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D Day Dakotas

Discussion in 'Photos & Photography' started by Wander, Jun 5, 2019.

  1. Wander

    Wander Nomad

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    Since we live more or less under the flight path of today's Dakota fly-over to commemorate the Normandy landings I thought I would go out to watch them.
    As did just about every other bugger!
    But they were delayed.
    So I went home and we were lucky enough that they passed nearby where we live. Bit of a lob shot but I managed to get a couple.
    Feel free to post your shots if you got any.

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  2. Robbi

    Robbi Full Member

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    wonderful airplanes, great photos
     
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  3. Janne

    Janne M.A.B (Mad About Bushcraft)

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    Great photos.
    Horrible planes to be a passenger in. Cold, incredibly noisy, creak..
     
  4. Tengu

    Tengu Full Member

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    But not like the Dragon Rapide where a late friend I knew put her finger through the fuselage...
     
  5. santaman2000

    santaman2000 M.A.B (Mad About Bushcraft)

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    Oh I don’t know. I flew on one from Rantoul, Illinois to Chicago as a passenger when Frontier Airlines was still flying them on short commuter hops in the 1970s. Some remote airlines still do even now.

    Magnificent design. From the early 20th century and several are still flying scheduled service. It’s gonna be a hard record to beat.
     
  6. Janne

    Janne M.A.B (Mad About Bushcraft)

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    That would scare me $hitless......
    She has long, bony fingers with very long, sharp nails?
     
  7. jimbo75

    jimbo75 Settler

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    Caught a few going over my parents place, just past Duxford at the weekend. Spotted the d day stripes on one of them. Found myself humming the Indiana jones music!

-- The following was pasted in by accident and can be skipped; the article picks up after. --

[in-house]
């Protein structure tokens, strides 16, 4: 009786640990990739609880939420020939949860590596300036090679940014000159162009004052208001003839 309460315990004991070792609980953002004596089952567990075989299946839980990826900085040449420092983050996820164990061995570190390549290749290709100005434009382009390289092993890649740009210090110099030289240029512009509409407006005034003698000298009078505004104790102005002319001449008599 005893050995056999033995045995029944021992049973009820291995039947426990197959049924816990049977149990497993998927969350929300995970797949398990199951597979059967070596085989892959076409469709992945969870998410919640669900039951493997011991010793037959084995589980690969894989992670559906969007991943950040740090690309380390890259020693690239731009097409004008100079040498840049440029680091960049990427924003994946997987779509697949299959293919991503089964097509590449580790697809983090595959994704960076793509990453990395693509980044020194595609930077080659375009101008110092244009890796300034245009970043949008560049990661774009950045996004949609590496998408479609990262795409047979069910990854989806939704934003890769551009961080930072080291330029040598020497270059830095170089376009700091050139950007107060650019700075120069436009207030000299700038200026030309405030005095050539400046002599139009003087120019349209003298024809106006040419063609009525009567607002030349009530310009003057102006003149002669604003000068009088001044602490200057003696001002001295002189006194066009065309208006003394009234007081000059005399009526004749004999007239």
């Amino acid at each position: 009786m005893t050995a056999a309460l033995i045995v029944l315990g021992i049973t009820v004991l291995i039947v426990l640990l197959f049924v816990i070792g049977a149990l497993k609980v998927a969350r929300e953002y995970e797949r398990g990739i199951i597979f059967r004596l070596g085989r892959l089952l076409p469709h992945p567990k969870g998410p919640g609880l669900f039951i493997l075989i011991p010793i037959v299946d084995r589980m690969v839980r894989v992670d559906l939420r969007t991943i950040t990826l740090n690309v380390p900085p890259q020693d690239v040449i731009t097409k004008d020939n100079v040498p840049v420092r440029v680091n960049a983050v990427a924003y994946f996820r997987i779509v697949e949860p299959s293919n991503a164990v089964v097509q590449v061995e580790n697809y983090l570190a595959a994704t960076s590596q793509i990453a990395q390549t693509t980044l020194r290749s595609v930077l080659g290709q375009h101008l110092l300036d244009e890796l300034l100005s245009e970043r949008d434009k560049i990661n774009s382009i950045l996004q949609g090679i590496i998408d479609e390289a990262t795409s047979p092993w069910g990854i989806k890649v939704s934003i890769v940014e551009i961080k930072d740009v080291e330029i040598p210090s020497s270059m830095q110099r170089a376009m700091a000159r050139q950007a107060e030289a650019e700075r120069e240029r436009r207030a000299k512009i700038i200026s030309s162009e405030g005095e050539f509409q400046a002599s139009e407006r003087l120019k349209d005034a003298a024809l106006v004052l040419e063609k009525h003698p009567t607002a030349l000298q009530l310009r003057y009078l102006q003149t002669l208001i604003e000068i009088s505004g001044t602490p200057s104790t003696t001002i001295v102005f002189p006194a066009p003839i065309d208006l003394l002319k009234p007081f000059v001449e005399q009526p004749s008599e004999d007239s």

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  8. Janne

    Janne M.A.B (Mad About Bushcraft)

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    I had to be flown in them in the Army, but then in '81 they bought a couple more Herculeses.
    Jumping was much, much easier from a Hercules. rear exit.

    If the pilot decided to increase the height of the C-46 suddenly, when a jump was happening, you could end up tangled in the rear wheel.
    We were told you could then also hit the rear horizontal stabilisator, we were trained to exit it in a special way if the weather was bumpy.
     
  9. santaman2000

    santaman2000 M.A.B (Mad About Bushcraft)

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    Only cargo drops and HALO jumps usually go off the rear ramp of the C-130. Normal static line jumps use the door up front.
     
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  10. Tengu

    Tengu Full Member

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    It was a wood and canvas plane and I think the canvas was a bit rotted.

    This was in the 30s to the Isle of Man.

    Gooney birds still around? I am not suprised.
     
  11. Janne

    Janne M.A.B (Mad About Bushcraft)

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    Interesting. In my days in the Army (in Sweden) we only used the rear ramp. 300m height: 8 guys in around 10 seconds. 150m height I think about 15 seconds.
    Never done HALO. Ultralow yes. Highest 600m

    I hated every single second of the jumping. Every single jump. I still have a problem looking down from buildings.

    But it was good for my life.
     
  12. santaman2000

    santaman2000 M.A.B (Mad About Bushcraft)

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    Sounds like the same speed from the side door.
     
  13. TinkyPete

    TinkyPete Full Member

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    My father was a young lad in Dorset and on the eve of D-Day, the airborne operation flew over the valley where he lived and he watched it all, they knew something big had to happening but did not know what. The next day his father who was the headmaster of the village school gathered them all together to listen to Churchill speeches on the radio.
     
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  14. saxonaxe

    saxonaxe Forager

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    In company with hundreds of other people I stood on the cliffs of the Sussex Coast and the memorial flight passed directly over our heads. A quick study of the photographs will reveal that I am definitely not a photographer, but for me and family they serve their purpose.

    People gathering on the cliff top..
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    Our neighbours in Kent would have seen them first, and then from the East came the roar of Aero engines and then the formations appeared.
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    Many of the aircraft carried British, American and Commonwealth Paratroopers who would parachute onto the same, or close to, the original landing zones of 1944.

    A few minutes of excitement and engine noise and then silence.
    They were gone, but never forgotten.
     
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